Wednesday, 31 March 2010

Victoria Cave, King's Scar

side rift entrance to Victoria Cave, Attermire

Victoria Cave was originally a small opening in King's Scar known as the Fox Holes. In 1837 Michael Horner followed a dog through the opening and discovered a series of chambers. The artefacts discovered inside let to a full scale excavation, enlarging the entrance to it's present size.

Victoria Cave near Langcliffe

The excavation revealed the story of the cave through the ages. 120000 years ago the cave had been a hyena den. Towards the end of the last ice age the cave was a place of refuge for hunter-gatherers and in Romano-British times the cave was used as a shrine. has a detailed map of Victoria Cave. :-)

Tuesday, 30 March 2010

Caving for the First Time

sign for Victoria Cave

I still remember my first real adventure. It was October 1991. I'd found two caves on the Ordinance Survey map and decided to explore them, Victoria Cave and Jubilee Cave. Undeterred by the pouring rain I collected a box of candles from the hardware store. :-)

Heading up Constitution Hill and along a footpath I soon reached Clay Pits Plantation. A wild desolate landscape waited for me. Next along a track towards the caves. By the time I arrived darkness had fallen.

I explored the rightmost passage of Jubilee Cave. The candlelight didn't penetrate far, but I could see the cave was far from what I expected. Water trickled down the walls. It was muddy, wet and strewn with boulders. I'd been expecting somewhere warm and dry with a floor of fine sand!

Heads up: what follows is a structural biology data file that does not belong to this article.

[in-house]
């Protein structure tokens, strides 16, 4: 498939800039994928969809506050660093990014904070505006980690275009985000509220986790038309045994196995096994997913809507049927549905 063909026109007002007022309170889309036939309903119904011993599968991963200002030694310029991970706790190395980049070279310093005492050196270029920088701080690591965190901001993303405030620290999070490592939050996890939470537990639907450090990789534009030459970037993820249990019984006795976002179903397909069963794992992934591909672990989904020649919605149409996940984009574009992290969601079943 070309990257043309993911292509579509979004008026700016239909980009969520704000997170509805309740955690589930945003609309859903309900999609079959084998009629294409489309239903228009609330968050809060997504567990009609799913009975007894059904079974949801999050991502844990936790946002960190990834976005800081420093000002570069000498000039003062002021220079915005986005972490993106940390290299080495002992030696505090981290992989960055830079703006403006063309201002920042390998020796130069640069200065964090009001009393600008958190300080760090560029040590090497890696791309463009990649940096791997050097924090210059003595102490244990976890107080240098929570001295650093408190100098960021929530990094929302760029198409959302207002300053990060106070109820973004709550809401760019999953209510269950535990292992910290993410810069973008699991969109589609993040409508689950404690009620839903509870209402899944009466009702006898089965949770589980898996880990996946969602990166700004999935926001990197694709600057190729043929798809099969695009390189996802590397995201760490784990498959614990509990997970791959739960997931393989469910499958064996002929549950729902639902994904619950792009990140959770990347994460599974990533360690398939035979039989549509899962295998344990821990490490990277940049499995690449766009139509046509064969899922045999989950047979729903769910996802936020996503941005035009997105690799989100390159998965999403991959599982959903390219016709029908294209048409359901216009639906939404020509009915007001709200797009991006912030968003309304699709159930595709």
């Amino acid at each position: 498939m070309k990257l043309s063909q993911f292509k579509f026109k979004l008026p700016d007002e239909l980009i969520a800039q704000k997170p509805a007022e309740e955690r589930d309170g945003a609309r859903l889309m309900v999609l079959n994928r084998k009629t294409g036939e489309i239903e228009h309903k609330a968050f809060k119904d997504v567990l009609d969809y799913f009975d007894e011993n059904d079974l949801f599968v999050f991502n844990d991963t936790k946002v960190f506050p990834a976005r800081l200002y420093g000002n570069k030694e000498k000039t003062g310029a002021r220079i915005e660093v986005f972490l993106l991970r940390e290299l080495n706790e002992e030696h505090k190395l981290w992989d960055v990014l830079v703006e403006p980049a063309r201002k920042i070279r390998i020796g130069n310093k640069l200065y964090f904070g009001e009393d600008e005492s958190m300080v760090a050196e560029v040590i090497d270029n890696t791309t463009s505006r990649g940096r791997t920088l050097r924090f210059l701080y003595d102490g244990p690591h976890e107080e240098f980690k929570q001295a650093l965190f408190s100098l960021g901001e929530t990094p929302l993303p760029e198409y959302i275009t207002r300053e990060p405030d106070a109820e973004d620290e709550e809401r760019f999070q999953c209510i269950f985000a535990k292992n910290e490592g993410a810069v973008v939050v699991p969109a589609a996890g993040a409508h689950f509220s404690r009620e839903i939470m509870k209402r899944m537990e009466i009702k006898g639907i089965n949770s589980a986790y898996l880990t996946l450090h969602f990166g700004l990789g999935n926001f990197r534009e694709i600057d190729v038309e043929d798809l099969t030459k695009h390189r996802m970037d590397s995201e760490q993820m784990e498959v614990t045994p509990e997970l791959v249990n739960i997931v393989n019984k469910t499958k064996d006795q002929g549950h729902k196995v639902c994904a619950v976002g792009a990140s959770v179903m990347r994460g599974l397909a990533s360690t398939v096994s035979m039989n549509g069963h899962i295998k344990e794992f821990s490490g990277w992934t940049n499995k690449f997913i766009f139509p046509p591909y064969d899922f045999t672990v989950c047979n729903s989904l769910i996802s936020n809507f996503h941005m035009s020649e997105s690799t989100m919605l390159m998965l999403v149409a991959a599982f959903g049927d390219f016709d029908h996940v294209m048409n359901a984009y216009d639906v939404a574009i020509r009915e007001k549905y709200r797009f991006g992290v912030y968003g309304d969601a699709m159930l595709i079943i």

Outside again I found my way through the darkness to Victoria Cave, a huge chasm in the face of the scar. I could only see one side of the cave and the roof was hidden in the shadows. I followed the wall. More water, more mud and two passages to explore - one very low, the other very narrow.

After leaving Victoria Cave I wandered completely lost in a marshy area before I stumbled upon some ruins where I decided to take shelter from the rain. :-)

Monday, 29 March 2010

Lost in the Mist...

lost in the mist on Warrendale Knots

I was hoping to explore the cliffs above Bivi Cave but a sudden change in the weather put a stop to my plans. :-( Luckily I always carry a map and compass otherwise I could have ended up anywhere!

Sunday, 28 March 2010

Setting Up Camp...

setting up camp in a cave

A warm place to sleep and a fire to cook supper. What more could an explorer want? :-)

Friday, 26 March 2010

Prehistoric Cave Painting

cave painting

I took this photo of a cave painting a few months ago.  Is it prehistoric? Take a closer look and let me know what you think and why :-)

Inside Bivi Cave

inside Bivi Cave near Settle

Here's a closer look at Bivi Cave which is close to the footpath from Settle to the Attermire area.

looking out from Bivi Cave to Sugar Loaf Hill

There's a great view from inside Bivi Cave looking towards Sugar Loaf Hill. The cave is only a couple of metres deep so technically it's classed as a rock shelter.

Wednesday, 24 March 2010

Bivi Cave, Attermire

Bivi Cave, Attermire

In Walks in Limestone Country, Wainwright describes Bivi Cave as a small cave so snug and dry a refugé in wet weather that one regrets going past on a fine day.

Personally I think the nearby Spider Cave is a much better place to shelter. :-)

Tuesday, 23 March 2010

Actually It's Just Up There...

I spotted this strange sign on Burnt Hill Lane in Louth: ...Actually it's just up there - head up there and it's on your left-hand side, past the doctor's, across the car park...

It's one of thirteen signs created by artist Rupert Clamp for the Lost in Louth art project. Rupert pretended to be lost in Louth, asking for directions. He created the signs from the directions people gave him.

Saturday, 20 March 2010

More Spring Flowers: Primroses

Primrose, Primula vulgaris